UCL Discovery
UCL home » Library Services » Electronic resources » UCL Discovery

The influence of the descending pain modulatory system on infant pain-related brain activity

Goksan, S; Baxter, L; Moultrie, F; Duff, E; Hathway, G; Hartley, C; Tracey, I; (2018) The influence of the descending pain modulatory system on infant pain-related brain activity. eLife , 7 , Article e37125. 10.7554/eLife.37125. Green open access

[thumbnail of elife-37125-v1.pdf]
Preview
Text
elife-37125-v1.pdf - Published Version

Download (2MB) | Preview

Abstract

The descending pain modulatory system (DPMS) constitutes a network of widely distributed brain regions whose integrated function is essential for effective modulation of sensory input to the central nervous system and behavioural responses to pain. Animal studies demonstrate that young rodents have an immature DPMS, but comparable studies have not been conducted in human infants. In Goksan et al. (2015) we used functional MRI (fMRI) to show that pain-related brain activity in newborn infants is similar to that observed in adults. Here, we investigated whether the functional network connectivity strength across the infant DPMS influences the magnitude of this brain activity. FMRI scans were collected while mild mechanical noxious stimulation was applied to the infant’s foot. Greater pre-stimulus functional network connectivity across the DPMS was significantly associated with lower noxious-evoked brain activity (p = 0.0004, r = -0.86, n = 13), suggesting that in newborn infants the DPMS may regulate the magnitude of noxious-evoked brain activity.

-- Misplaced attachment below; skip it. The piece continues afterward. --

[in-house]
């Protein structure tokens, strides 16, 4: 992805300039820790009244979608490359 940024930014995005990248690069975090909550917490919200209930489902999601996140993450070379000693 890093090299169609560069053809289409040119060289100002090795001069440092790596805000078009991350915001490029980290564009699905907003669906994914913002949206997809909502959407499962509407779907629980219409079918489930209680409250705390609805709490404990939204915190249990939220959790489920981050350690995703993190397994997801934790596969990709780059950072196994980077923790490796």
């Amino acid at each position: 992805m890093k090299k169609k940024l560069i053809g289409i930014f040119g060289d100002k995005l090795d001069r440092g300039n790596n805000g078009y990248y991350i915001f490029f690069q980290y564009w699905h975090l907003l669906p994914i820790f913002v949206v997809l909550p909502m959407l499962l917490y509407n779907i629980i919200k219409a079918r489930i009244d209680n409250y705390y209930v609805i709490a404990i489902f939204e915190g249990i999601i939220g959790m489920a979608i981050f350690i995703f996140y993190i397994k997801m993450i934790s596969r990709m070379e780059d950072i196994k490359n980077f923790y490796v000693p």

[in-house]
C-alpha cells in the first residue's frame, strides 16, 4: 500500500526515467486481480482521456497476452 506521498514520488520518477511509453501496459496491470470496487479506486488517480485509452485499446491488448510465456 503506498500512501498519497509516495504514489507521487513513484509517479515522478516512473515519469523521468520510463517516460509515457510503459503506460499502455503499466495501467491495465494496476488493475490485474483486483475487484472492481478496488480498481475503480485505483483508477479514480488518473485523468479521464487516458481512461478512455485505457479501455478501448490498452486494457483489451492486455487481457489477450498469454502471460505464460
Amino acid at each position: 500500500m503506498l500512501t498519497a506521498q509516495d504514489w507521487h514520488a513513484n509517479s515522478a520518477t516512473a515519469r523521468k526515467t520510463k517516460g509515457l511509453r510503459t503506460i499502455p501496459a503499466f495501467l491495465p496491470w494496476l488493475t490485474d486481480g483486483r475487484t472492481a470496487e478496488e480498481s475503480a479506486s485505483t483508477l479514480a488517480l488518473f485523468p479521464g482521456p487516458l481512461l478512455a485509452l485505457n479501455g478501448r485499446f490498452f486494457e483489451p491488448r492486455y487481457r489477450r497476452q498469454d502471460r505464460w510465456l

Type: Article
Title: The influence of the descending pain modulatory system on infant pain-related brain activity
Open access status: An open access version is available from UCL Discovery
DOI: 10.7554/eLife.37125
Publisher version: https://doi.org/10.7554/eLife.37125.001
Language: English
Additional information: Copyright © Goksan et al. This article is distributed under the terms of the Creative Commons Attribution License (http://creativecommons.org/licenses/by/4.0/), which permits unrestricted use and redistribution provided that the original author and source are credited.
UCL classification: UCL
UCL > Provost and Vice Provost Offices > School of Education
UCL > Provost and Vice Provost Offices > School of Education > UCL Institute of Education
UCL > Provost and Vice Provost Offices > School of Education > UCL Institute of Education > IOE - Culture, Communication and Media
URI: https://discovery.ucl.ac.uk/id/eprint/10055964
Downloads since deposit
68Downloads
Download activity - last month
Download activity - last 12 months
Downloads by country - last 12 months

Archive Staff Only

View Item View Item